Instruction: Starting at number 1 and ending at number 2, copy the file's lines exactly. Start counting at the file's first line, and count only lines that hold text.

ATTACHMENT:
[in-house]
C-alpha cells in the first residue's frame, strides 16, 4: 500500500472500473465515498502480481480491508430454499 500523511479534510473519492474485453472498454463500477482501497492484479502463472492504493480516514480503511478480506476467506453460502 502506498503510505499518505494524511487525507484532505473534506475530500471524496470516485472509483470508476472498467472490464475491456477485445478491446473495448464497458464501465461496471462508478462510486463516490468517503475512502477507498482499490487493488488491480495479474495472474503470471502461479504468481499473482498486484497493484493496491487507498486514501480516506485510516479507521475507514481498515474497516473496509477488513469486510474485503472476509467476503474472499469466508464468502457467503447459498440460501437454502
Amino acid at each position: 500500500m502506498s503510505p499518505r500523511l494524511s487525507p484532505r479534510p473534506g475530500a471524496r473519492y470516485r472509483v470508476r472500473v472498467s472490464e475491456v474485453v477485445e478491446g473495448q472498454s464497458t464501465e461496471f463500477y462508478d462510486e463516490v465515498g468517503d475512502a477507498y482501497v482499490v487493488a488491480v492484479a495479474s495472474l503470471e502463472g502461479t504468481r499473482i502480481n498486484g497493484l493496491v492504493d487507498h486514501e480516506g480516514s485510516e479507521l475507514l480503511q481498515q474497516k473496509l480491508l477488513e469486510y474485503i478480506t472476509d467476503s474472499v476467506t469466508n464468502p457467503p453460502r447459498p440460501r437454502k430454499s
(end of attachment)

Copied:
[in-house]
C-alpha cells in the first residue's frame, strides 16, 4: 500500500472500473465515498502480481480491508430454499 500523511479534510473519492474485453472498454463500477482501497492484479502463472492504493480516514480503511478480506476467506453460502 502506498503510505499518505494524511487525507484532505473534506475530500471524496470516485472509483470508476472498467472490464475491456477485445478491446473495448464497458464501465461496471462508478462510486463516490468517503475512502477507498482499490487493488488491480495479474495472474503470471502461479504468481499473482498486484497493484493496491487507498486514501480516506485510516479507521475507514481498515474497516473496509477488513469486510474485503472476509467476503474472499469466508464468502457467503447459498440460501437454502